The Loved Ones Review (2012, Film)

Next to a lakeside cabin, is there a more common setting for teen-centered horror than a school dance? Hundreds of young people gathering in the same room while emotions and libidos run high: it's a recipe for bad news. But what about the students who opt out of the academic sponsored festivities? The Loved Ones is about the sickest anti-prom you've ever seen. After the tragic death of his father, Brent wants nothing more than to spend time with his girlfriend Holly. Lola, an awkward girl obsessed with pink and happily ever afters, has other plans. Since Brent won't go to the end of the year dance with her, she'll have her daddy force him to her own end of the year dance. Just her, Brent, Daddy, and the lobotomized Bright Eyes.

The Loved Ones Antiprom

Writer/director Sean Byrne does not pull any punches in The Loved Ones. This is a vicious film with no limits. The sadistic father/daughter team torture Brent for most of the film in increasingly bizarre ways. Byrne wisely hints at one of the big punishments early on in the film, creating a sense of dread as Lola gets more physical with her date.

Unfortunately, this lack of limits is the film's biggest problem. Take an early scene establishing the relationship between Brent and Holly. What starts with a little heavy petting in the car drags on to a gratuitous, passionless sex scene teetering on territory that pushed Blue Valentine into an NC-17 rating. Once the dialogue stops and the two young people are just groping each other, it does nothing to advance the story. It stops the momentum so bad that a jump scare falls completely flat afterward.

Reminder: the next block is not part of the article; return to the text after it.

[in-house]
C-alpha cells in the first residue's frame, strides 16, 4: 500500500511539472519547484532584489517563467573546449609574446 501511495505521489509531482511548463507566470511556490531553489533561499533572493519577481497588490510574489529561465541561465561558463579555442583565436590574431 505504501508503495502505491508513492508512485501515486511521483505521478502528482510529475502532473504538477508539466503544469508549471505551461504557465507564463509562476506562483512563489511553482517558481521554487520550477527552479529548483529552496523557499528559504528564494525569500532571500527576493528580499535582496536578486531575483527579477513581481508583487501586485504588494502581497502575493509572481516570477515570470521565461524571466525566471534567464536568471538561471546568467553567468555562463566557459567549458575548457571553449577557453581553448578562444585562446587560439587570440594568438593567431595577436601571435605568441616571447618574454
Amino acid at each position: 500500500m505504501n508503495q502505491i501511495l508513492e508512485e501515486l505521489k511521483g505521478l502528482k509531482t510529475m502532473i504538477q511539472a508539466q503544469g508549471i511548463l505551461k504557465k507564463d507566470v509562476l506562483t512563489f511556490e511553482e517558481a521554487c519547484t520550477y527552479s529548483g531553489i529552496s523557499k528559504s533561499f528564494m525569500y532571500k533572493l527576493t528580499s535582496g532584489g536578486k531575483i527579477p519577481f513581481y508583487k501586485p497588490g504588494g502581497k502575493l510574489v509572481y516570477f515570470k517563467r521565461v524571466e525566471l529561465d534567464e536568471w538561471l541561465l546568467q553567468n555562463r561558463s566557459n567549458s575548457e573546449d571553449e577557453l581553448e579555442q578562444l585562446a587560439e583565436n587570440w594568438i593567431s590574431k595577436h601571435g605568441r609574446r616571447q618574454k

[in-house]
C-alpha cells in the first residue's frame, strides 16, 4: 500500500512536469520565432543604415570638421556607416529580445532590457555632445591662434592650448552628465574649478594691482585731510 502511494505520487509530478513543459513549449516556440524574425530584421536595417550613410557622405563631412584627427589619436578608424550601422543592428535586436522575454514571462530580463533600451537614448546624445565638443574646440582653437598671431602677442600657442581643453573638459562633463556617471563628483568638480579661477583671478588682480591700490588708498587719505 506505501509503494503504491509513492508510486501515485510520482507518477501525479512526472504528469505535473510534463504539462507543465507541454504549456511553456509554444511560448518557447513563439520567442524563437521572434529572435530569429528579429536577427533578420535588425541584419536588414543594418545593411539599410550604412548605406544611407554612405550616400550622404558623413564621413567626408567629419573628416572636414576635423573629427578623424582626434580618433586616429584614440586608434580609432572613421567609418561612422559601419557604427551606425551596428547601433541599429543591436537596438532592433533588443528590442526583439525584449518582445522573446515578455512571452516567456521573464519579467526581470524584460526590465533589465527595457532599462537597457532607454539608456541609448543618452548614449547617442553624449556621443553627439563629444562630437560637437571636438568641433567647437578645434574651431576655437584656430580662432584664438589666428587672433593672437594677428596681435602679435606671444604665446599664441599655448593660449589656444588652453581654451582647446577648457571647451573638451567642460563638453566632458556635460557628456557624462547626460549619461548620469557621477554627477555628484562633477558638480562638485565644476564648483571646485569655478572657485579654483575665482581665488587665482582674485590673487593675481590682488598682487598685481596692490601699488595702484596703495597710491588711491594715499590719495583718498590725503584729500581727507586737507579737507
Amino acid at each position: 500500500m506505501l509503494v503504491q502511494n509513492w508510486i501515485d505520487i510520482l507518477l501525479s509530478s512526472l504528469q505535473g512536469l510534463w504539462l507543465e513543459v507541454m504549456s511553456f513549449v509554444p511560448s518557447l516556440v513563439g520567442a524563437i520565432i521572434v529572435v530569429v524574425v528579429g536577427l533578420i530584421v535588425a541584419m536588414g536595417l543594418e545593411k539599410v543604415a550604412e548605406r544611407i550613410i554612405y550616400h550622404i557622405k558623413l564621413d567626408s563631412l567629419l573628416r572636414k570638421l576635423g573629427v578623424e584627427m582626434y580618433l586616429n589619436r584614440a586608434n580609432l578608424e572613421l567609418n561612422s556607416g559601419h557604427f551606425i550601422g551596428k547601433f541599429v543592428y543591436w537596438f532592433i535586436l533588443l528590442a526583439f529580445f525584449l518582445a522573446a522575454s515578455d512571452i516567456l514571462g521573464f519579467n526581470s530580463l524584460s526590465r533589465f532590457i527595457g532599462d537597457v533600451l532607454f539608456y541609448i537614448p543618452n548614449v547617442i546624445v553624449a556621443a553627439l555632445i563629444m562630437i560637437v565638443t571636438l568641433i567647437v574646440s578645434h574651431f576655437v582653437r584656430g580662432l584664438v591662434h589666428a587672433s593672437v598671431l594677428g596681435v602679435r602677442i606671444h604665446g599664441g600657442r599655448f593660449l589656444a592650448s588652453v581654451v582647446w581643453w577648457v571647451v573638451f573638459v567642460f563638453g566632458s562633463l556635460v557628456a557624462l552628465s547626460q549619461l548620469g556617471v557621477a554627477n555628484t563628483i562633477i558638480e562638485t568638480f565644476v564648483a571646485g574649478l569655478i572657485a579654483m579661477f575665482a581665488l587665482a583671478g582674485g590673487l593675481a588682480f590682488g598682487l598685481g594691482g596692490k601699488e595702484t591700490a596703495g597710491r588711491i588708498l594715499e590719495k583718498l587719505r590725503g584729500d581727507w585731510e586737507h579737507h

There are sequences in The Loved Ones that are terrifying. But they almost all go that one step too far. It's not that they become too shocking or cross some unmentionable taboo. They just start to drag on long after the point is made. It actually decreases the impact of some of the more gruesome scenes because the camera lingers too long on the early violence and mayhem.

Honestly, what saves so much of the film is Robin McLeavy's performance. Her Lola is one of the more fully realized sociopaths in horror cinema. There's this delicate balance between spoiled little princess and sadist. Lola is Veruca Salt crossed with Hannibal Lecter. The difference is that no one is strong enough to tell her no or contain her. She's a free spirited youth with a taste for mayhem and the survival skills of Jason Vorhees.

Buried deep within The Loved Ones is a good horror movie. In its current form, it's just a little too freewheeling to truly succeed.

Rating: 3/10

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